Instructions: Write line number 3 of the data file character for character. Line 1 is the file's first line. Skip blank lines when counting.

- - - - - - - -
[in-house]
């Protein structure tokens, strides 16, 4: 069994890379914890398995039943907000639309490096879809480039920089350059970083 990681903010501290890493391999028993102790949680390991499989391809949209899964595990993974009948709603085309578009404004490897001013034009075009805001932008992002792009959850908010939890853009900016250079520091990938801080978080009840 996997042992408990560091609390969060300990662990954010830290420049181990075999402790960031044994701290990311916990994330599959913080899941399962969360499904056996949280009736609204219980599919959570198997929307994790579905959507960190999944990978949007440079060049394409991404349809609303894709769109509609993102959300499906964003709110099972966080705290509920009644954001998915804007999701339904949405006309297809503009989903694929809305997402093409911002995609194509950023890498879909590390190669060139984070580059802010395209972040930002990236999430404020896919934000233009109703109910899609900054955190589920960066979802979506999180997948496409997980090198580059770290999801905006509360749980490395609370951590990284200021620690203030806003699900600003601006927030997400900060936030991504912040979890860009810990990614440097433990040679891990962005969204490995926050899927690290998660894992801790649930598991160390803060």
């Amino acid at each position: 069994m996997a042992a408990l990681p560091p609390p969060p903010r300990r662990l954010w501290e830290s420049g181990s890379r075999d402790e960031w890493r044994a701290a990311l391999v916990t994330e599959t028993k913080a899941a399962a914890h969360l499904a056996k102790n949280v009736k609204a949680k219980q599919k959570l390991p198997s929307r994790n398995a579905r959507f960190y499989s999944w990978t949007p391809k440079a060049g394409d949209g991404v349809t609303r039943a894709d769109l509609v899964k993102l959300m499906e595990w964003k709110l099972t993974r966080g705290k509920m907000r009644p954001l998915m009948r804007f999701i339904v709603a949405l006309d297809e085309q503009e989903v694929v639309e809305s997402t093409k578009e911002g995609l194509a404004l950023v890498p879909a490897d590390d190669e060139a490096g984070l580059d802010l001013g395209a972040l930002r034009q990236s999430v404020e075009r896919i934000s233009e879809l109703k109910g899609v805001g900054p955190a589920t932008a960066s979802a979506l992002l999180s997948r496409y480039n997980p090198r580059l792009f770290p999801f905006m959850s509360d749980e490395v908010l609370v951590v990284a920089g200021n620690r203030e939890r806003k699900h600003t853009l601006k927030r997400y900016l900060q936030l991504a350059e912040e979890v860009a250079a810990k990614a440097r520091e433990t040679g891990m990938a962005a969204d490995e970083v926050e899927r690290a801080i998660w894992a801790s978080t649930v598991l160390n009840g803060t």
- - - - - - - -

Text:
């Amino acid at each position: 069994m996997a042992a408990l990681p560091p609390p969060p903010r300990r662990l954010w501290e830290s420049g181990s890379r075999d402790e960031w890493r044994a701290a990311l391999v916990t994330e599959t028993k913080a899941a399962a914890h969360l499904a056996k102790n949280v009736k609204a949680k219980q599919k959570l390991p198997s929307r994790n398995a579905r959507f960190y499989s999944w990978t949007p391809k440079a060049g394409d949209g991404v349809t609303r039943a894709d769109l509609v899964k993102l959300m499906e595990w964003k709110l099972t993974r966080g705290k509920m907000r009644p954001l998915m009948r804007f999701i339904v709603a949405l006309d297809e085309q503009e989903v694929v639309e809305s997402t093409k578009e911002g995609l194509a404004l950023v890498p879909a490897d590390d190669e060139a490096g984070l580059d802010l001013g395209a972040l930002r034009q990236s999430v404020e075009r896919i934000s233009e879809l109703k109910g899609v805001g900054p955190a589920t932008a960066s979802a979506l992002l999180s997948r496409y480039n997980p090198r580059l792009f770290p999801f905006m959850s509360d749980e490395v908010l609370v951590v990284a920089g200021n620690r203030e939890r806003k699900h600003t853009l601006k927030r997400y900016l900060q936030l991504a350059e912040e979890v860009a250079a810990k990614a440097r520091e433990t040679g891990m990938a962005a969204d490995e970083v926050e899927r690290a801080i998660w894992a801790s978080t649930v598991l160390n009840g803060t």